* World shares head for 2nd weekly fall, European indexes
* U.S. stocks to open lower as talks on "fiscal cliff" due
* Japan's Nikkei rises 2.2 pct, yen steady near 6-1/2 month
* Brent crude above $108 a barrel on Middle East tension
By Richard Hubbard
LONDON, Nov 16 World shares were headed for a
second consecutive weekly loss on Friday as uncertainty over
U.S. budget talks, a weak economic outlook and violence in the
Middle East weighed on investors.
Further falls were likely when Wall Street opens, according
to stock index futures, as investors worry about progress
in negotiations between U.S. President Barack Obama and
Congressional leaders on tax and spending measures due later in
The MSCI world equity index was down 0.1
percent on the day at 317.36 points but has lost almost two
percent this week and about 4.5 percent since the outcome of the
U.S. elections raised fears of a prolonged fiscal crisis.
"We need to see signs that it's going one way or another,"
Rabobank strategist Philip Marey said. "There's still a general
perception that they'll be realistic and reach a deal, but if
you listen to political commentators you may think financial
markets are a bit optimistic."
Persistent worries about the euro zone's ability to deal
with its debt problems, especially a row over aid to Greece,
have added to the weakness in equity and currency markets.
Europe's FTSEurofirst 300 index of top companies
shed 0.3 percent to 1,074.85 on Friday, putting it on course for
its worst week since late September. London's FTSE 100,
Frankfurt's DAX and Paris's CAC-40 were around
0.24 to 0.6 percent lower.
The euro was down 0.3 percent against the dollar at $1.2740
though well above Tuesday's two-month low of $1.2661.
"I think things are deteriorating steadily in Europe," said
Neil Mellor, currency strategist at BNY Mellon, who expects
ongoing weak economic data to keep pressure on the euro.
Greece has taken centre stage in the three-year-old euro
zone crisis as its international lenders squabble over how to
bring down its debt pile, delaying a 31 billion euro aid payment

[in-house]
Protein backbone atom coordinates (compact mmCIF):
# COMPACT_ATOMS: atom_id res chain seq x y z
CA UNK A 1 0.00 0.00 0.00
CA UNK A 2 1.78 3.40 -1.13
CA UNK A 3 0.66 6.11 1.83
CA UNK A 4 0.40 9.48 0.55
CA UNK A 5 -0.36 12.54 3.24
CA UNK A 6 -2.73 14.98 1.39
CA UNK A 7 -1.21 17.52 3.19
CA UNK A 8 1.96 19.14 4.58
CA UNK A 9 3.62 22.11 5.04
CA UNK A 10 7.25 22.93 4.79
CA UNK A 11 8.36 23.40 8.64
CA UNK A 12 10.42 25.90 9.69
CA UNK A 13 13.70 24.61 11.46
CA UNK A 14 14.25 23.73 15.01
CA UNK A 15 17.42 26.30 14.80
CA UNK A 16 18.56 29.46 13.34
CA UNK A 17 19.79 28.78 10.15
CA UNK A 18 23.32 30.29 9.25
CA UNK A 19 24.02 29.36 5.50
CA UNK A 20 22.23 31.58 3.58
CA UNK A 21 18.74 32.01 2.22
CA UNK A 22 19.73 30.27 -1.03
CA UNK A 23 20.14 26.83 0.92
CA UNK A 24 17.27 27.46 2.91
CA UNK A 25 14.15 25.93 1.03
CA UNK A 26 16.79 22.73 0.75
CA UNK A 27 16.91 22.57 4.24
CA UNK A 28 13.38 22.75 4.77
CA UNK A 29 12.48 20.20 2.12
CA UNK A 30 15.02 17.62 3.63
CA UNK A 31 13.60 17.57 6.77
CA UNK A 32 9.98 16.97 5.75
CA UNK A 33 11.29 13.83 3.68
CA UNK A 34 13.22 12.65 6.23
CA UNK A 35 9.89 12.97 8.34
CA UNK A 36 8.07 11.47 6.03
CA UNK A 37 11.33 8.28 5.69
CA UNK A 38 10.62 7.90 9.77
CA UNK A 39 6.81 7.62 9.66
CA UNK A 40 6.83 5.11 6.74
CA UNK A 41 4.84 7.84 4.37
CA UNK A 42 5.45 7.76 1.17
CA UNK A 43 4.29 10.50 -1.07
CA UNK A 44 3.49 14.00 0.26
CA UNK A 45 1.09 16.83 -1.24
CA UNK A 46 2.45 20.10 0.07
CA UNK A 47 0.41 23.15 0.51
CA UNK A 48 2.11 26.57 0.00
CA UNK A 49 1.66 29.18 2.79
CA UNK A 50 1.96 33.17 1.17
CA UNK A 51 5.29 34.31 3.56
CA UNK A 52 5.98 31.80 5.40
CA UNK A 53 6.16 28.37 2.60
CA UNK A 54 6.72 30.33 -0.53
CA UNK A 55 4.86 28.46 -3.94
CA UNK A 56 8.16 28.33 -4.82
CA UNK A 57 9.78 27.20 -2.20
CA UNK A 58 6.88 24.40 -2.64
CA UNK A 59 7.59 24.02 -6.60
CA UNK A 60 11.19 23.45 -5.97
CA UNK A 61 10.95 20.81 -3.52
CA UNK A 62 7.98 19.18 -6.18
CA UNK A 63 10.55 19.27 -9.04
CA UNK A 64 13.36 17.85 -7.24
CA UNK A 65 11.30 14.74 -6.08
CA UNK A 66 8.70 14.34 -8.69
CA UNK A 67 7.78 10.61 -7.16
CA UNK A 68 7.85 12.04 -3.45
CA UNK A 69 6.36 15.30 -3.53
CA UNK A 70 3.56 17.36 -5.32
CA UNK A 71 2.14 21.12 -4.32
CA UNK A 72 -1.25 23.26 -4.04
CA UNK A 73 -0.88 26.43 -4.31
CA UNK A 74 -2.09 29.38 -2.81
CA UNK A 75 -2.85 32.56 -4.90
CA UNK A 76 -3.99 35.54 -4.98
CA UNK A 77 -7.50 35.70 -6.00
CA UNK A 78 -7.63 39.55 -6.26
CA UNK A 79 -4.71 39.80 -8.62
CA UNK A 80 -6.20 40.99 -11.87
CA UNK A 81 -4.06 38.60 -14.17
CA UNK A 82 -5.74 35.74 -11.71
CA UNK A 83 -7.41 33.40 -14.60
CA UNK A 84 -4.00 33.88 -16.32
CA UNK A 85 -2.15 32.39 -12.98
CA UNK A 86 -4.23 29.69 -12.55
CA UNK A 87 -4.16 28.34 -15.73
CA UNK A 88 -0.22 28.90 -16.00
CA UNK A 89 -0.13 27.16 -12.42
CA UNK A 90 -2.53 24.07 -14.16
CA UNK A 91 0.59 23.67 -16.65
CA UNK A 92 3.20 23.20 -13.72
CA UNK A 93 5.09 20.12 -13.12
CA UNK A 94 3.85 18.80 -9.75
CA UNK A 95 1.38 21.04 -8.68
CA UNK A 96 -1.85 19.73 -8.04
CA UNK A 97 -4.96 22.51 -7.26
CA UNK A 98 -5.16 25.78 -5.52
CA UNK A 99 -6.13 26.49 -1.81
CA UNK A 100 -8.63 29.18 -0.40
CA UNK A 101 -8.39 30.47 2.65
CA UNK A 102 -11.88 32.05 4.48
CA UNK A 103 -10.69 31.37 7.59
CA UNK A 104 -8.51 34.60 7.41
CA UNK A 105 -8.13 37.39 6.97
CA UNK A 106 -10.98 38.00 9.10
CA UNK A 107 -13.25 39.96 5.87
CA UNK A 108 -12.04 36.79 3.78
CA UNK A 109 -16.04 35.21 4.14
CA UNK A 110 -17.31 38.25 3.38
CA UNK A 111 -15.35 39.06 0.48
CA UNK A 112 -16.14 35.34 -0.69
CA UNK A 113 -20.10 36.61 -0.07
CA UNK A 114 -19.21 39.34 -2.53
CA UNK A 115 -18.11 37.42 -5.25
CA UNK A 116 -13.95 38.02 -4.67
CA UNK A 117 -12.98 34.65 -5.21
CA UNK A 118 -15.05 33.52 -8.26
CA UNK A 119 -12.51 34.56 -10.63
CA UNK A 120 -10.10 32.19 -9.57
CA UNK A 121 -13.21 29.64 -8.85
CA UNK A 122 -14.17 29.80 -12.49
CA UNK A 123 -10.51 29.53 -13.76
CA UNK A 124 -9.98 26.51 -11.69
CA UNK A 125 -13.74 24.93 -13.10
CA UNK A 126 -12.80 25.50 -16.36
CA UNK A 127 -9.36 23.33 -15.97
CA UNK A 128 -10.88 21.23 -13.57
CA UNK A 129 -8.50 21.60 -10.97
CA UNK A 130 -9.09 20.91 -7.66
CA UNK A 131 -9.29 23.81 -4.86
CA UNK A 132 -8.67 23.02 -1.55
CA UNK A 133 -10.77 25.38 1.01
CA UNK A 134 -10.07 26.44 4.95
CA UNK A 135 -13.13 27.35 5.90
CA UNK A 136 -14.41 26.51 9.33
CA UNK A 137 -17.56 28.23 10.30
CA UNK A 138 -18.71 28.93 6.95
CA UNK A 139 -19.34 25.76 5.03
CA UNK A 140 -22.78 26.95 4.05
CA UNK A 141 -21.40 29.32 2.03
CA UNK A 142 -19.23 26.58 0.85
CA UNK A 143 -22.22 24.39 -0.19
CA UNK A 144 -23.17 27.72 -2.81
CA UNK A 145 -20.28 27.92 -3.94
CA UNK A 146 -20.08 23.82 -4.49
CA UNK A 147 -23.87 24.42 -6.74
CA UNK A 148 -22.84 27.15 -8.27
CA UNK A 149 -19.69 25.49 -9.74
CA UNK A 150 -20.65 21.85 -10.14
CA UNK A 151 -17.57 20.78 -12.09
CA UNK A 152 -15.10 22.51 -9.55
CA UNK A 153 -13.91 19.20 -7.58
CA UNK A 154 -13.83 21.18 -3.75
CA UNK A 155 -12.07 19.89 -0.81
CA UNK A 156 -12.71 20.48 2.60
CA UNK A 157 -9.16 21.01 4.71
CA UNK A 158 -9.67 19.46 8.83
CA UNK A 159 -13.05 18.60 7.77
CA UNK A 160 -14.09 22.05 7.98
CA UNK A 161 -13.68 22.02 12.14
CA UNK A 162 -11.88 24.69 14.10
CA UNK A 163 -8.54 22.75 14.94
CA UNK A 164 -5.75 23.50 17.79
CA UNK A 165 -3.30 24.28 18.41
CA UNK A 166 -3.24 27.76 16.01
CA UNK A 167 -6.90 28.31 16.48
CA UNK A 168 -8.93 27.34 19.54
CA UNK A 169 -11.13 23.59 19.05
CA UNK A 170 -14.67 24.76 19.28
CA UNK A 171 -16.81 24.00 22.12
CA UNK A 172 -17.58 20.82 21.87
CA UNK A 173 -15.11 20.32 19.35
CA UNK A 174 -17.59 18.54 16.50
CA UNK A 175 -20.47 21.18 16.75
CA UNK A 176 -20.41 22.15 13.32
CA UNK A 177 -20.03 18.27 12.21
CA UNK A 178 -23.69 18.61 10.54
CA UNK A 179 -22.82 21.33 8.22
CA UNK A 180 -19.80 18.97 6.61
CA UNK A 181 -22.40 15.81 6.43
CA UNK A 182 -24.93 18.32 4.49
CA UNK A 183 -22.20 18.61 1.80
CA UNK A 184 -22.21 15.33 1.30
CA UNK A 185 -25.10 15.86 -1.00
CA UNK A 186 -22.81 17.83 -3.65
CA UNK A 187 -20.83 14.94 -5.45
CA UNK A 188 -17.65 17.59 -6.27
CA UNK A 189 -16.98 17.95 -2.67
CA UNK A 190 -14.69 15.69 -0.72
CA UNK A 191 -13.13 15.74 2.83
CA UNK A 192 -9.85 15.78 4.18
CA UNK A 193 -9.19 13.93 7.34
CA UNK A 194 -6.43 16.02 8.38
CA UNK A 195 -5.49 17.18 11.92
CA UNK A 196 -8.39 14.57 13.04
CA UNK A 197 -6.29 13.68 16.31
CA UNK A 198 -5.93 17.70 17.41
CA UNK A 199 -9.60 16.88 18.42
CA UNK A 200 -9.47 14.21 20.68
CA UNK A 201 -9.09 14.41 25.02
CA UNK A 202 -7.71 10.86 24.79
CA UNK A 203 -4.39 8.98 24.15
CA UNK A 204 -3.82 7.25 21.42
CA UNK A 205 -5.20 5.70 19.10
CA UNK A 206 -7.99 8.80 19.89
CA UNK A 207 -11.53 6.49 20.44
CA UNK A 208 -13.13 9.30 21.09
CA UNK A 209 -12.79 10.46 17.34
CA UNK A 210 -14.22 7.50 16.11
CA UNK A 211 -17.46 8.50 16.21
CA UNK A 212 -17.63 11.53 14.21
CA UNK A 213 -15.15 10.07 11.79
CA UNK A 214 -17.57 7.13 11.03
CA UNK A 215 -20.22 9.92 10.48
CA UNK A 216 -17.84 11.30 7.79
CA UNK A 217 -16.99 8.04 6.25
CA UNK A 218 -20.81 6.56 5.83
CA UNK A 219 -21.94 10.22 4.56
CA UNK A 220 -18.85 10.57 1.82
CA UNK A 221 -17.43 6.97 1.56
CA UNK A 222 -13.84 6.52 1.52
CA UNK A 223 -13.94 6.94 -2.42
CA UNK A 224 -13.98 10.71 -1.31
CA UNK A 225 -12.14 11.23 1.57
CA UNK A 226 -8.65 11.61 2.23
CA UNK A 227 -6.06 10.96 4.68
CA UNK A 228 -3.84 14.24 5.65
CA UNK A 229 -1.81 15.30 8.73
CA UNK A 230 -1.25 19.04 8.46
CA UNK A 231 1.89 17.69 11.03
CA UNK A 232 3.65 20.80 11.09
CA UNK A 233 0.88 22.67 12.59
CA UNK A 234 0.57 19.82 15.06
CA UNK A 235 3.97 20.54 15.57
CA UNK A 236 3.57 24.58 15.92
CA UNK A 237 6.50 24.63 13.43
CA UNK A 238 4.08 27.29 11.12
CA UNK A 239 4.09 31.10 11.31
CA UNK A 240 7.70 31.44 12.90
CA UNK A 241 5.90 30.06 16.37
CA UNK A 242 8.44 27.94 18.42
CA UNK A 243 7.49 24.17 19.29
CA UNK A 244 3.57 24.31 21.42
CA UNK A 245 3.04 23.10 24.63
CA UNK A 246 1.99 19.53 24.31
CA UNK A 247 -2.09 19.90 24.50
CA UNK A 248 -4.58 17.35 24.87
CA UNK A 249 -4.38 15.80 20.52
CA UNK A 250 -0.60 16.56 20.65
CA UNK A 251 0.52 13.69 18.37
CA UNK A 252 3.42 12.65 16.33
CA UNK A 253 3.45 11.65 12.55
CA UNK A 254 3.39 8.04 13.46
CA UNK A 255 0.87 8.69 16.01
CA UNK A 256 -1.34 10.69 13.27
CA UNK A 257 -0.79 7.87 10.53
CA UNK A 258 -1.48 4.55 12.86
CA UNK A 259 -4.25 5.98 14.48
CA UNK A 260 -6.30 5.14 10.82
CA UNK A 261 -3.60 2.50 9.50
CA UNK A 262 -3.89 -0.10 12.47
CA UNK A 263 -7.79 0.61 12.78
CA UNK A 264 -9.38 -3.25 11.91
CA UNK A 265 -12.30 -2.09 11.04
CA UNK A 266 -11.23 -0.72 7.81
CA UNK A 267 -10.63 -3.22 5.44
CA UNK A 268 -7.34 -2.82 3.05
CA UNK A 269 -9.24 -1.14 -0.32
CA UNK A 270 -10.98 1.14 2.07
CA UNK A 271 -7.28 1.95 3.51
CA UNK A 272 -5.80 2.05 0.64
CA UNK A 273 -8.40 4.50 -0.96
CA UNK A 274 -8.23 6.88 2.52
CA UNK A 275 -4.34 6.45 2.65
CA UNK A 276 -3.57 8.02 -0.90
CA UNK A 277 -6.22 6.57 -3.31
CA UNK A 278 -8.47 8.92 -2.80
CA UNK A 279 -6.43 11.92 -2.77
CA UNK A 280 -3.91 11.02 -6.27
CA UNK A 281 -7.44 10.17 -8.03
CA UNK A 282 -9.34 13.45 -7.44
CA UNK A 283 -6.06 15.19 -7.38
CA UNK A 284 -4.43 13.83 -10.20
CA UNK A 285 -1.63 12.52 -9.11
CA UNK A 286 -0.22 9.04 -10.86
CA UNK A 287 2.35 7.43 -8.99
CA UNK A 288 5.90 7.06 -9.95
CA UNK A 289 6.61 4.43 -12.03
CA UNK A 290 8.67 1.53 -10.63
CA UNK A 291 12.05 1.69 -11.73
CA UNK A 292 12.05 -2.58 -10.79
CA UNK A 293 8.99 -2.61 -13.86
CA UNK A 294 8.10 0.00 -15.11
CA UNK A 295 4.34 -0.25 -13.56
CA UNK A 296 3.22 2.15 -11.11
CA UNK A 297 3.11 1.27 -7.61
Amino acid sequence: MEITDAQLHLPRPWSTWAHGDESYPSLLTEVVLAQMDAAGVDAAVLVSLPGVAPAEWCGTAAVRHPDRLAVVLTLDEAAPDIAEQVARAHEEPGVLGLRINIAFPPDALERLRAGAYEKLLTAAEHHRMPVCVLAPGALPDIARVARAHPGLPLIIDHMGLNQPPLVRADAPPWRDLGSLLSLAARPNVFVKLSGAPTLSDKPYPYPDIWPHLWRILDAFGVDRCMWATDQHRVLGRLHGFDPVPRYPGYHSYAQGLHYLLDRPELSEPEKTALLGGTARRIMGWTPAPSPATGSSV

necessary to keep the country afloat.
The head of the IMF, Christine Lagarde, who has cut short a
tour of Asia to attend a Eurogroup meeting in Brussels on Nov.
20 aimed at resolving the dispute, said a deal was needed that
would put the insolvent country's economy on a sustainable path.
Anxiety over the outcome of those talks saw 10-year German
government bond yields fall half a basis point to
Elsewhere in the currency markets, the Japanese yen
steadied at around 81.10 to the dollar having fallen sharply
this week as investors adjusted to the likelihood of a change in
government and the possibility of an easing in monetary policy.
Japanese Prime Minister Yoshihiko Noda paved the way for a
snap election on Dec. 16 by dissolving the lower house of
parliament on Friday. Shinzo Abe, leader of the main opposition
Liberal Democratic Party, is widely expected to win the vote and
has already called for the Bank of Japan to adopt interest rates
of zero or below to spur lending.
"Only if the BOJ were to ease more aggressively will we see
some weakness in the yen but it is not yet clear when this will
happen," said Marcus Hettinger, global FX strategist at Credit
Suisse in Zurich.
Earlier, Japan's Nikkei stock index bucked the
global trend and rallied 2.2 percent to a two-week high. The
index has risen 3 percent this week, helped by a 4.2 percent
jump in the past two days.
However, most of the market's attention is on Washington and
the progress in efforts to resolve the so called 'fiscal cliff'
facing the government at the end of the year.
Since last week's U.S. election, investors have become
worried the giant economy could be tipped back into recession if
no deal is reached to avoid the $600 billion in spending cuts
and tax hikes due to take effect early next year.
Some in the markets are worried that efforts to reach a deal
could result in tax hikes on wealthy investors, and have looked
to lock in profits made from strong gains in U.S. share prices
made this year.
"It's going to be a tough market in the next few weeks
because we're going to get a lot of rumours coming out about
whether there is a deal or not," Markus Huber, a senior trader
at ETX Capital, said.
The broad S&P 500 index is still showing gains of
around 7.5 percent for this year, but has lost nearly five
percent this month with the falls all coming since election day.
Uncertainty about the fiscal cliff prompted analysts polled
by Reuters to cut early 2013 U.S. growth expectations and has
boosted demand for the perceived safety of U.S.
The yield on benchmark 10-year Treasuries fell
to 1.58 percent on Friday, not far from a two-month low near
1.57 percent set earlier in the week.
Worries about the growth and the fiscal cliff also dominated
commodity markets, though oil traders were becoming concerned
that a flare up fighting between Israel and the Palestinians may
draw in Arab producers and impact supply lines.
Brent crude gained 48 cents to $108.49 a barrel.
U.S. oil rose 20 cents to $85.65.
Gold, which has tended to track riskier commodities
in recent months as safe-haven seekers favour the dollar and
U.S. treasuries, inched down to about $1,710 an ounce, on course
for a weekly loss of around 1 percent.